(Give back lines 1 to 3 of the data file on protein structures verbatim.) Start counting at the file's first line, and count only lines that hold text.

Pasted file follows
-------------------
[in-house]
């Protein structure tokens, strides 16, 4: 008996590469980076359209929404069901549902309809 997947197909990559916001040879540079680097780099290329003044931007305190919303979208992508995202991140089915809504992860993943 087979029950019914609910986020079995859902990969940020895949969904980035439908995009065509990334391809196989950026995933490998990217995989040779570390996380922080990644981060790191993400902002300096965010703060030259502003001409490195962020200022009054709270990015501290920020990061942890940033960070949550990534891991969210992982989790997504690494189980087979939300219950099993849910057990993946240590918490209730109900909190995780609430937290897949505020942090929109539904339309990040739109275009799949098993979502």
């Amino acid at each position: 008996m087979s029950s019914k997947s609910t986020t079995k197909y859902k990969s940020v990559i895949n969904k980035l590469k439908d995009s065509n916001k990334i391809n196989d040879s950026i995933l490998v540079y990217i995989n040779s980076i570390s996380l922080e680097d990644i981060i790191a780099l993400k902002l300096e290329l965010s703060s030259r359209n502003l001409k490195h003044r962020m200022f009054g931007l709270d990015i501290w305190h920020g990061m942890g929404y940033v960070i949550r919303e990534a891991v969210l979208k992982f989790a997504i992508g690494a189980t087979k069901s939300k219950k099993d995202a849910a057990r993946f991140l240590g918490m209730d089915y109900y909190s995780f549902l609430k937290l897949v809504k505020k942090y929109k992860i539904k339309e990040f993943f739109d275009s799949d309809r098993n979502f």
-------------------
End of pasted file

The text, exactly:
[in-house]
């Protein structure tokens, strides 16, 4: 008996590469980076359209929404069901549902309809 997947197909990559916001040879540079680097780099290329003044931007305190919303979208992508995202991140089915809504992860993943 087979029950019914609910986020079995859902990969940020895949969904980035439908995009065509990334391809196989950026995933490998990217995989040779570390996380922080990644981060790191993400902002300096965010703060030259502003001409490195962020200022009054709270990015501290920020990061942890940033960070949550990534891991969210992982989790997504690494189980087979939300219950099993849910057990993946240590918490209730109900909190995780609430937290897949505020942090929109539904339309990040739109275009799949098993979502």
């Amino acid at each position: 008996m087979s029950s019914k997947s609910t986020t079995k197909y859902k990969s940020v990559i895949n969904k980035l590469k439908d995009s065509n916001k990334i391809n196989d040879s950026i995933l490998v540079y990217i995989n040779s980076i570390s996380l922080e680097d990644i981060i790191a780099l993400k902002l300096e290329l965010s703060s030259r359209n502003l001409k490195h003044r962020m200022f009054g931007l709270d990015i501290w305190h920020g990061m942890g929404y940033v960070i949550r919303e990534a891991v969210l979208k992982f989790a997504i992508g690494a189980t087979k069901s939300k219950k099993d995202a849910a057990r993946f991140l240590g918490m209730d089915y109900y909190s995780f549902l609430k937290l897949v809504k505020k942090y929109k992860i539904k339309e990040f993943f739109d275009s799949d309809r098993n979502f």